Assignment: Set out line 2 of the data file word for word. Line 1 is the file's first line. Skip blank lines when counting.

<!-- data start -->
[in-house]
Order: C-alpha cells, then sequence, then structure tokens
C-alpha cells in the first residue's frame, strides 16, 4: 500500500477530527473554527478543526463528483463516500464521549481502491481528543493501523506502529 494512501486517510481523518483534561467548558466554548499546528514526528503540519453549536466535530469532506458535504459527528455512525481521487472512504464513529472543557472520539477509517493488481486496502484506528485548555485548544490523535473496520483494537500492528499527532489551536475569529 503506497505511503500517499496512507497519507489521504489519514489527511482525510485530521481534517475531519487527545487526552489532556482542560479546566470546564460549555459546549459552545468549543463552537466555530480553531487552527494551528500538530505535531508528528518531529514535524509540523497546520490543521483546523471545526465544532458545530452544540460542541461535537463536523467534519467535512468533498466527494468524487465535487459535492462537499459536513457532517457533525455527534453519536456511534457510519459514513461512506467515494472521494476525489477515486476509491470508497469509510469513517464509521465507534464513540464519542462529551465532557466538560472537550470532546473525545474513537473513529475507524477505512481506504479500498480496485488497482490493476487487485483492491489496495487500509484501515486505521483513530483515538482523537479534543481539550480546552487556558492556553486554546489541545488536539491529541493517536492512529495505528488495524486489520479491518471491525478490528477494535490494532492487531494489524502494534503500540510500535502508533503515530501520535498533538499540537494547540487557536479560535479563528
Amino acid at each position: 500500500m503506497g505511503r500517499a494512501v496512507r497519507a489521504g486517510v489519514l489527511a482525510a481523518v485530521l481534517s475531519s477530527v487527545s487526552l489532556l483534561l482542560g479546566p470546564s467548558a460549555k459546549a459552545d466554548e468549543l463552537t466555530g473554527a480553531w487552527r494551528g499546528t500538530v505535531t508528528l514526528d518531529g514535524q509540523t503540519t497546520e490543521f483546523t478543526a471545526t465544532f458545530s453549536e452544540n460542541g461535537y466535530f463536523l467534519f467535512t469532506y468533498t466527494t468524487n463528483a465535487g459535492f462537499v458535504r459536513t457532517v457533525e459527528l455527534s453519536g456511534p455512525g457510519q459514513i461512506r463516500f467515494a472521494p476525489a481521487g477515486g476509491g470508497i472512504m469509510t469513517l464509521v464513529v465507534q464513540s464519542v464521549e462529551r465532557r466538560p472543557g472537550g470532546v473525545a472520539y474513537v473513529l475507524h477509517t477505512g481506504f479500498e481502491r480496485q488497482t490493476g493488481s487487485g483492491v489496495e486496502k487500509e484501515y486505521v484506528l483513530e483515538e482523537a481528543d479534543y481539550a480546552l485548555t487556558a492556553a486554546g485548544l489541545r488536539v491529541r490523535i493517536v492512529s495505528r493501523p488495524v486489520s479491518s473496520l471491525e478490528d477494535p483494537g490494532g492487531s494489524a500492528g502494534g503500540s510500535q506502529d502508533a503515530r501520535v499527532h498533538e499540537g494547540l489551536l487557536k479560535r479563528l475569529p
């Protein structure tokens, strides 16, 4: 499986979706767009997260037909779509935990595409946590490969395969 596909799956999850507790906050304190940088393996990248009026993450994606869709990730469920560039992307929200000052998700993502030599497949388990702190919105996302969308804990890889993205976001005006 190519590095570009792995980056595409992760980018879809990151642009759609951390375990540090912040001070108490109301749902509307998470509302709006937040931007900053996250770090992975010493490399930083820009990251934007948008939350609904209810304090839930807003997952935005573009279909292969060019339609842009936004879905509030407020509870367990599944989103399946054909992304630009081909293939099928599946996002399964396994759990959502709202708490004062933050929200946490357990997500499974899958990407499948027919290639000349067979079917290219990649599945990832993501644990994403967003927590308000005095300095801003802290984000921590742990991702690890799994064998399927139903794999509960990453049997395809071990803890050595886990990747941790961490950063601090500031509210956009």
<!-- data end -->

Order: C-alpha cells, then sequence, then structure tokens